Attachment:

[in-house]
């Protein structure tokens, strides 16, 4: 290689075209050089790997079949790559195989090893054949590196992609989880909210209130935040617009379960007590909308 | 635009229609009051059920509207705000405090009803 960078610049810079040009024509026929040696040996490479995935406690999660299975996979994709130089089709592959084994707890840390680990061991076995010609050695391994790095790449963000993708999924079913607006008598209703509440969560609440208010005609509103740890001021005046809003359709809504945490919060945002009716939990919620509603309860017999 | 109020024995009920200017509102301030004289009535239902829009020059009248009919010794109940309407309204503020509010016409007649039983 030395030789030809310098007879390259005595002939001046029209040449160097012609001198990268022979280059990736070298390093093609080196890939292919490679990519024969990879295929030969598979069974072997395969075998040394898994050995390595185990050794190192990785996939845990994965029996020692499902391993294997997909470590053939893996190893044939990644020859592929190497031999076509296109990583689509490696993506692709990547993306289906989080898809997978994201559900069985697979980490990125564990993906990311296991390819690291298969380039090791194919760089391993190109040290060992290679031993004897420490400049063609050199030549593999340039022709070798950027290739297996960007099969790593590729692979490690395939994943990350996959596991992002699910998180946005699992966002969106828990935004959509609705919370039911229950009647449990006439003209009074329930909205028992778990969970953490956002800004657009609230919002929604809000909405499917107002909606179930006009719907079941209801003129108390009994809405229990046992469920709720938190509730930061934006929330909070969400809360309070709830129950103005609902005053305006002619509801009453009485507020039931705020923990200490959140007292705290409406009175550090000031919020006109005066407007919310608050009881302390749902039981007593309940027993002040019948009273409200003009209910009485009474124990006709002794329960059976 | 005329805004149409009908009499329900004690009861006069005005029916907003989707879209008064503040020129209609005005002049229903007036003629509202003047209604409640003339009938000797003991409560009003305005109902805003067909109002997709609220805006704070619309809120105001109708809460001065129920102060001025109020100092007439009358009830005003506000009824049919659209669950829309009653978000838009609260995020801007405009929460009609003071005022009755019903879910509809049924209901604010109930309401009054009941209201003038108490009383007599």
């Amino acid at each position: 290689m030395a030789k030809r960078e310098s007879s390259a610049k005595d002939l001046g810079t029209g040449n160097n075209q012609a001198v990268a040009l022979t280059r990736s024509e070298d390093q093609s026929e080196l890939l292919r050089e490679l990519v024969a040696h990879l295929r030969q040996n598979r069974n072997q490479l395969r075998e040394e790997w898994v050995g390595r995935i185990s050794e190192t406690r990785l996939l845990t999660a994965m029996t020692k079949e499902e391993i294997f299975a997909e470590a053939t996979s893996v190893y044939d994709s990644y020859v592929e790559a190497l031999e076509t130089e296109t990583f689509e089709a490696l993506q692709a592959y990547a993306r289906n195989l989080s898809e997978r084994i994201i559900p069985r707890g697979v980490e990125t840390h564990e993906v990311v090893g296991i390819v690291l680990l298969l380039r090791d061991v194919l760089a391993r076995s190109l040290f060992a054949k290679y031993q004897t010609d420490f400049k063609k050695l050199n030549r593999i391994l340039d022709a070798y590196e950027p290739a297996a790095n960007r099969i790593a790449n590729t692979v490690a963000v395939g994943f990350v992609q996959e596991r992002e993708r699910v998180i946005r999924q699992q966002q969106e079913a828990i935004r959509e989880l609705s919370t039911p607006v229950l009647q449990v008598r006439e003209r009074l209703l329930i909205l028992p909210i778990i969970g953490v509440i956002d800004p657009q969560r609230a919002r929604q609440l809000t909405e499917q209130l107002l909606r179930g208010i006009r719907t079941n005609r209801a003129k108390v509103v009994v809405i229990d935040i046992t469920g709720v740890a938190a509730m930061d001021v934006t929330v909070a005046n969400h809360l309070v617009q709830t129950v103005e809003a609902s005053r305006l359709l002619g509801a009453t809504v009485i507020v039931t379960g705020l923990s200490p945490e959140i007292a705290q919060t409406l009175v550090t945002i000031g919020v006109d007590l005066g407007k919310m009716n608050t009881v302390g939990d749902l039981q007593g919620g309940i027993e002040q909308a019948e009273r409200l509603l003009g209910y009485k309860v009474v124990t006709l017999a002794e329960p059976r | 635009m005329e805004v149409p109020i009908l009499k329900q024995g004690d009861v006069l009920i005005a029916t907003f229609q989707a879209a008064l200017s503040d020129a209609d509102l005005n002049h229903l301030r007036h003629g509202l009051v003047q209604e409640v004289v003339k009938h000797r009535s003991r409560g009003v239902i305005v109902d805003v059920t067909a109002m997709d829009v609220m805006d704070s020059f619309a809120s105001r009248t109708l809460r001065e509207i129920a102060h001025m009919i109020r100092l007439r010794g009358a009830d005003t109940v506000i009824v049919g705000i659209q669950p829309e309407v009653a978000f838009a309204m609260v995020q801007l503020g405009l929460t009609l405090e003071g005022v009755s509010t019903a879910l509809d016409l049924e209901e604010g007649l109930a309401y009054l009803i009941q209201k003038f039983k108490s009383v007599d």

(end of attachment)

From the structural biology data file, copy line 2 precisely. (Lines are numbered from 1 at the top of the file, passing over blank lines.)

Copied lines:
């Protein structure tokens, strides 16, 4: 290689075209050089790997079949790559195989090893054949590196992609989880909210209130935040617009379960007590909308 | 635009229609009051059920509207705000405090009803 960078610049810079040009024509026929040696040996490479995935406690999660299975996979994709130089089709592959084994707890840390680990061991076995010609050695391994790095790449963000993708999924079913607006008598209703509440969560609440208010005609509103740890001021005046809003359709809504945490919060945002009716939990919620509603309860017999 | 109020024995009920200017509102301030004289009535239902829009020059009248009919010794109940309407309204503020509010016409007649039983 030395030789030809310098007879390259005595002939001046029209040449160097012609001198990268022979280059990736070298390093093609080196890939292919490679990519024969990879295929030969598979069974072997395969075998040394898994050995390595185990050794190192990785996939845990994965029996020692499902391993294997997909470590053939893996190893044939990644020859592929190497031999076509296109990583689509490696993506692709990547993306289906989080898809997978994201559900069985697979980490990125564990993906990311296991390819690291298969380039090791194919760089391993190109040290060992290679031993004897420490400049063609050199030549593999340039022709070798950027290739297996960007099969790593590729692979490690395939994943990350996959596991992002699910998180946005699992966002969106828990935004959509609705919370039911229950009647449990006439003209009074329930909205028992778990969970953490956002800004657009609230919002929604809000909405499917107002909606179930006009719907079941209801003129108390009994809405229990046992469920709720938190509730930061934006929330909070969400809360309070709830129950103005609902005053305006002619509801009453009485507020039931705020923990200490959140007292705290409406009175550090000031919020006109005066407007919310608050009881302390749902039981007593309940027993002040019948009273409200003009209910009485009474124990006709002794329960059976 | 005329805004149409009908009499329900004690009861006069005005029916907003989707879209008064503040020129209609005005002049229903007036003629509202003047209604409640003339009938000797003991409560009003305005109902805003067909109002997709609220805006704070619309809120105001109708809460001065129920102060001025109020100092007439009358009830005003506000009824049919659209669950829309009653978000838009609260995020801007405009929460009609003071005022009755019903879910509809049924209901604010109930309401009054009941209201003038108490009383007599």